The proposed protocol introduces a new rule 7.6a which provides for non-medical expert reports.

This presumably will include cost of care reports, engineering evidence and that sort of thing, in other words the kind of evidence that would normally have led a claim to being dropped from the portal pursuant to rule 7.67 on the grounds that the claim was not suitable for the portal, (for example, because there are complex issues of fact or law). The protocol now provides for witness statements to be obtained. Rule 7.6b says that in most cases witness statements will not be required but one or more statements may, however, be provided where reasonably required to value the claim.

Who will decide whether they are reasonably required to value the claim or not? This is an area for satellite litigation. Defendants will try to argue that they are necessary in every case. They already ask for copies of a clients statement in the current portal!

The fixed fees for the portal have been reduced; this is said to take account of the ban on referral fees. The government has clearly taken an average referral fee of £650 and knocked that off the current stage one and two payments. Where is the cost of this additional work anticipated by the proposed amendments to the protocol to come from?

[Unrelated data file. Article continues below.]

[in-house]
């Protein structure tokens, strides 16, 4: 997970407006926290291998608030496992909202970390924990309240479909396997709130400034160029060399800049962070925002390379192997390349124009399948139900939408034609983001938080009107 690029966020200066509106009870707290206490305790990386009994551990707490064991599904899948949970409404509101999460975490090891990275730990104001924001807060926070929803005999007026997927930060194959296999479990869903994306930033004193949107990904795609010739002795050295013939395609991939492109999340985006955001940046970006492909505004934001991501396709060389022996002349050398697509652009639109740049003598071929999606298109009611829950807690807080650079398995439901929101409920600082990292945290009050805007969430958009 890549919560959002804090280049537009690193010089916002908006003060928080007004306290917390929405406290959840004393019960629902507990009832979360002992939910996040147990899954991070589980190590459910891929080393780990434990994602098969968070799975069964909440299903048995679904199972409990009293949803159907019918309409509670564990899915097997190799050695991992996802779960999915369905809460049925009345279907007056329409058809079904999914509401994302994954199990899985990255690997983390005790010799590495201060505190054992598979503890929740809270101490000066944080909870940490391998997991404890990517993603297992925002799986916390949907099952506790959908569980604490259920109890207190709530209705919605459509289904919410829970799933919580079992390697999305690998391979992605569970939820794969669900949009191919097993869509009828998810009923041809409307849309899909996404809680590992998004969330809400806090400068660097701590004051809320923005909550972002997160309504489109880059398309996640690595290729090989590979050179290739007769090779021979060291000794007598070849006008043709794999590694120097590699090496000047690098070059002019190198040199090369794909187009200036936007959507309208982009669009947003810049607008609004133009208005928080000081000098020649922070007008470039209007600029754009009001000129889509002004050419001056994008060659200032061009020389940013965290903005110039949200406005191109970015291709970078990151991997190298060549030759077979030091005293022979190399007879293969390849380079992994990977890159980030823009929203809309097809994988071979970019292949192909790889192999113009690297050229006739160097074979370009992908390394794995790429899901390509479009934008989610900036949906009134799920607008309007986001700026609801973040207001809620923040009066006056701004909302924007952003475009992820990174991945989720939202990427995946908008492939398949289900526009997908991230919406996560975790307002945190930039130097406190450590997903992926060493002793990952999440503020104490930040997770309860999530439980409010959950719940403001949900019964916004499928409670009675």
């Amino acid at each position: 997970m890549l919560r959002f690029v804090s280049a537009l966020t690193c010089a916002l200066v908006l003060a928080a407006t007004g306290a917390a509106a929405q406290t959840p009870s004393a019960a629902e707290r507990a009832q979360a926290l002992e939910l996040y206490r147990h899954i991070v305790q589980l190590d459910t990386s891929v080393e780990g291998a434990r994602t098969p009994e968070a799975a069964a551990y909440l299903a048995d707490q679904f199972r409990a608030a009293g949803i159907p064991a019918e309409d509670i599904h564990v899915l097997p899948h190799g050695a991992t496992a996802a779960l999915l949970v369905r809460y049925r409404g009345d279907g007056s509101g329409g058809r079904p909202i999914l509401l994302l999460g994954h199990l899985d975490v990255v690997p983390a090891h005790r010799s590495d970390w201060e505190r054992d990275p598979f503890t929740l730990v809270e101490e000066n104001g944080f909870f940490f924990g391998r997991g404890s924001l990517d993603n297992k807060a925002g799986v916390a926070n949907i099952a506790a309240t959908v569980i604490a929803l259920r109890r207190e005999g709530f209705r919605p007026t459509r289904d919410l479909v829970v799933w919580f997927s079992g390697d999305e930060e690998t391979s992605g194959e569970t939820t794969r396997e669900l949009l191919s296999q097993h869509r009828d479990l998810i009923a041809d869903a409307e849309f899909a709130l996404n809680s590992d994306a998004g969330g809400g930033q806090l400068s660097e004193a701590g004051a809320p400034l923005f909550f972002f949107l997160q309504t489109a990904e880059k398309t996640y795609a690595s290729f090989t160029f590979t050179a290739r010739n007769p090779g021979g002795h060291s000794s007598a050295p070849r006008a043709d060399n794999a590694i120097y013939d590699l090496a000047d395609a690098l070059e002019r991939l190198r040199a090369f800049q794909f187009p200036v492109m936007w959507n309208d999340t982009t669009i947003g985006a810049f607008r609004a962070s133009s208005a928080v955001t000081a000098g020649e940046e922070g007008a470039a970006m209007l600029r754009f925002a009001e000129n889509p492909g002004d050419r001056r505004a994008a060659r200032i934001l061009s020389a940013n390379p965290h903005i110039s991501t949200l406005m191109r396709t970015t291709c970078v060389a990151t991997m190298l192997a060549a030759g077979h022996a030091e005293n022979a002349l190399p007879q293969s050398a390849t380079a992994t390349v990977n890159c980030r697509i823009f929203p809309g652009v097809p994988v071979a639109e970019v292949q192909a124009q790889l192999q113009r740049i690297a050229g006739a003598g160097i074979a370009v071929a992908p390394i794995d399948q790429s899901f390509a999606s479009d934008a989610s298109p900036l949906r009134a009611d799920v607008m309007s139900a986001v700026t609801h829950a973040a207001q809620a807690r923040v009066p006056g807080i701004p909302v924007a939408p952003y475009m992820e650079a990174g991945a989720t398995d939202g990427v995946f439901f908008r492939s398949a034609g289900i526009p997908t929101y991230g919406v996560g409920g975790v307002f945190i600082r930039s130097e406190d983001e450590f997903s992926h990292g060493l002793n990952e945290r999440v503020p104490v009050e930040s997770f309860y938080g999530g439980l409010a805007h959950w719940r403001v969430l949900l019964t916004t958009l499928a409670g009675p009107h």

The government’s approach to this whole issue of costs certainly so far as it relates to road traffic claims is intellectually dishonest. There can be no other explanation for it. The banning of referral fees will prevent large numbers of potential claimants from pursuing their claims. I am thinking in particular of those members of the community for whom English is not their first language and find accessing legal services, otherwise than through CMCs which serve their communities, very difficult. Access to justice would clearly be reduced.

We will also see, if these proposals are implemented, an end to third-party capture. Many will think this a good thing but it may put claimants in an even worse position. At the moment it is in the interests of insurers and their shareholders to intercept claimants before they get access to legal advice so that they can undersettle claims with unrepresented claimants and avoid legal costs. These proposals - if implemented - will clearly severely limit claimants’ prospects of getting access to legal advice.